10:30 pm Friday, Aug. 22

Season 4, Episode 15: “I Love Lisa”

A minor recurring character up to this point, Ralph Wiggum broke out as a major supporting character in this Valentine’s Day episode and very quickly won viewers’ hearts—if not Lisa’s. Poor Ralph went on to become little more than a one-note punch line after this, but his heart-wrenching performance as George Washington in Springfield Elementary’s Presidents Day show earned him a genuine moment in the spotlight. Aww, Ralphie, we’d still choo-choo-choose you.


12:30 am Saturday, Aug. 23

Season 4, Episode 19: “The Front”

Grandpa Abe Simpson gets some much-needed depth after Bart and Lisa use his name on an Itchy & Scratchy script that subsequently receives an Emmy nomination, setting up a razor-sharp showbiz satire and establishing Abe’s tendency to ramble. Also, Homer earns his GED and wears a plunger. Grandpa does the Iggy.


3 am Saturday, Aug. 23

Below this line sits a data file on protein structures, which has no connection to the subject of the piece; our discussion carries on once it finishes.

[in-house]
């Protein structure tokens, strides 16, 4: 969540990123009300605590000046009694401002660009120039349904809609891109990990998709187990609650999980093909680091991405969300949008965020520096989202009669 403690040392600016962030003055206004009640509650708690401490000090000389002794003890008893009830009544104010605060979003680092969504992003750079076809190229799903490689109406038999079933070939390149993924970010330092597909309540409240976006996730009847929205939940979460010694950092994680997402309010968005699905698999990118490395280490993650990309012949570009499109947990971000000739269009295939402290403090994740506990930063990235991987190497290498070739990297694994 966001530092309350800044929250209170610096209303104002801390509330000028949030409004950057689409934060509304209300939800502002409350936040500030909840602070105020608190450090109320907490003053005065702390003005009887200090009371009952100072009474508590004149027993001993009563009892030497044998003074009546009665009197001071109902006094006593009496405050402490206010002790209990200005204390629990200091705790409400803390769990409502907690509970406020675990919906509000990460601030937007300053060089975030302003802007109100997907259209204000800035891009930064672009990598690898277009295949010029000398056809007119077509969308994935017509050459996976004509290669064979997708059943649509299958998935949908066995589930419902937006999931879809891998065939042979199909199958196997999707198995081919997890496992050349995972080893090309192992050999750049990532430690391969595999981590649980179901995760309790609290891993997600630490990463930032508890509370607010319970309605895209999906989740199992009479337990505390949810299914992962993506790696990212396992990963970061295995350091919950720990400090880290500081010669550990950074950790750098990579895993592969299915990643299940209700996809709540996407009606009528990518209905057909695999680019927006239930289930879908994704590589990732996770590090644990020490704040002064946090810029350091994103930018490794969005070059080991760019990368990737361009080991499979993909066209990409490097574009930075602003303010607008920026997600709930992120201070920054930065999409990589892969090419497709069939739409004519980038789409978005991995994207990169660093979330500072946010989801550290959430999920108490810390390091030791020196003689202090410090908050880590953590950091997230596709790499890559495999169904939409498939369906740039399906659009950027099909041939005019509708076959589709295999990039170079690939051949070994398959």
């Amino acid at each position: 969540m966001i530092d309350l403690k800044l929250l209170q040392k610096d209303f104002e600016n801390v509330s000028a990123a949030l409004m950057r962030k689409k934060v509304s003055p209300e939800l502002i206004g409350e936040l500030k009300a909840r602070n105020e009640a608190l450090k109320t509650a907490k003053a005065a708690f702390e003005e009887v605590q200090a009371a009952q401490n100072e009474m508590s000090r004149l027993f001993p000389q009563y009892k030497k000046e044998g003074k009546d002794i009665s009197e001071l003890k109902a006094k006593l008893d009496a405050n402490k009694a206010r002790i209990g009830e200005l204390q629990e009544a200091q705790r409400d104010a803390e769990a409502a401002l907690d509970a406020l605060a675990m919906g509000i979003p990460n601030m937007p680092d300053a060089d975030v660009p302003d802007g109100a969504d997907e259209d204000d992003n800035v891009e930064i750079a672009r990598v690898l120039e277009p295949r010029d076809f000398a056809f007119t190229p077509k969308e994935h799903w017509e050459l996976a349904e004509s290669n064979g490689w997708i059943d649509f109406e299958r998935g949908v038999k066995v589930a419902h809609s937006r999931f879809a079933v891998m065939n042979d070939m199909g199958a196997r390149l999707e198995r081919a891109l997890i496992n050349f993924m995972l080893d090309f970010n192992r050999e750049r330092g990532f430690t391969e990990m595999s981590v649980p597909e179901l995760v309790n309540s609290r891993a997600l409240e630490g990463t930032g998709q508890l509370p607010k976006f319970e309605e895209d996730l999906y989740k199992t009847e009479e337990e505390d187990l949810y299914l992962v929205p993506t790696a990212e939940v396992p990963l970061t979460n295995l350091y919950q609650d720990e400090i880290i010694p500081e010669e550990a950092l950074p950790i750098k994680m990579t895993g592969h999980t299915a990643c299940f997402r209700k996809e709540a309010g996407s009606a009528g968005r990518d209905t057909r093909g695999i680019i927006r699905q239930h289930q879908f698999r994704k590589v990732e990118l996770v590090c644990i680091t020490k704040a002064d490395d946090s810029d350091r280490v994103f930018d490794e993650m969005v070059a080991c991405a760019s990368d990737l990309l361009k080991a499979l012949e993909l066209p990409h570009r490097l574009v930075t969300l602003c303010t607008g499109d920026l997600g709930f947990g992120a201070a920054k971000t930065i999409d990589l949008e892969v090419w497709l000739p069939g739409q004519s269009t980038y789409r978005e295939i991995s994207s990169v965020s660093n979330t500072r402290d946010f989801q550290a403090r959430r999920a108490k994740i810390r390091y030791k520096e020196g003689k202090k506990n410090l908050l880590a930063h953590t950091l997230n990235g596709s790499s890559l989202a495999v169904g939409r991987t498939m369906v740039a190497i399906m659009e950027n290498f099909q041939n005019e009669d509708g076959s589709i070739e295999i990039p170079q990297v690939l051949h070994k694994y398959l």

Season 5, Episode 2: “Cape Feare”

The first of many “Sideshow Bob tries to kill Bart” episodes, and still the best. Has anyone made a three-hour YouTube loop of Bob stepping on rakes? We’d watch the whole damn thing. 


4 pm Saturday, Aug. 23

Season 6, Episode 6: “Treehouse of Horror V”

Contains the greatest of all “Treehouse” parodies in “The Shinning” (“don’t you mean The Shining?” “Shh! You want to get sued?!”), a running gag in which Groundskeeper Willie’s attempts to play hero are thwarted by his propensity for getting axed to death, and a totally bizarre coda in which the family sings a song from A Chorus Line after falling victim to “that fog that turns people inside out.” 


1:30 am Sunday, Aug. 24

Season 6, Episode 25: “Who Shot Mr. Burns? (Part One)”

The actual resolution in “Part Two” was a bit underwhelming, but guessing whodunit in this homage to “Who shot J.R.?” dominated the summer of 1995 for every kid too young to fully understand the O.J. Simpson trial—never mind that we were also too young to understand all the references to Twin Peaks and Basic Instinct.


4 am Sunday, Aug. 24

Season 7, Episode 5: “Lisa the Vegetarian”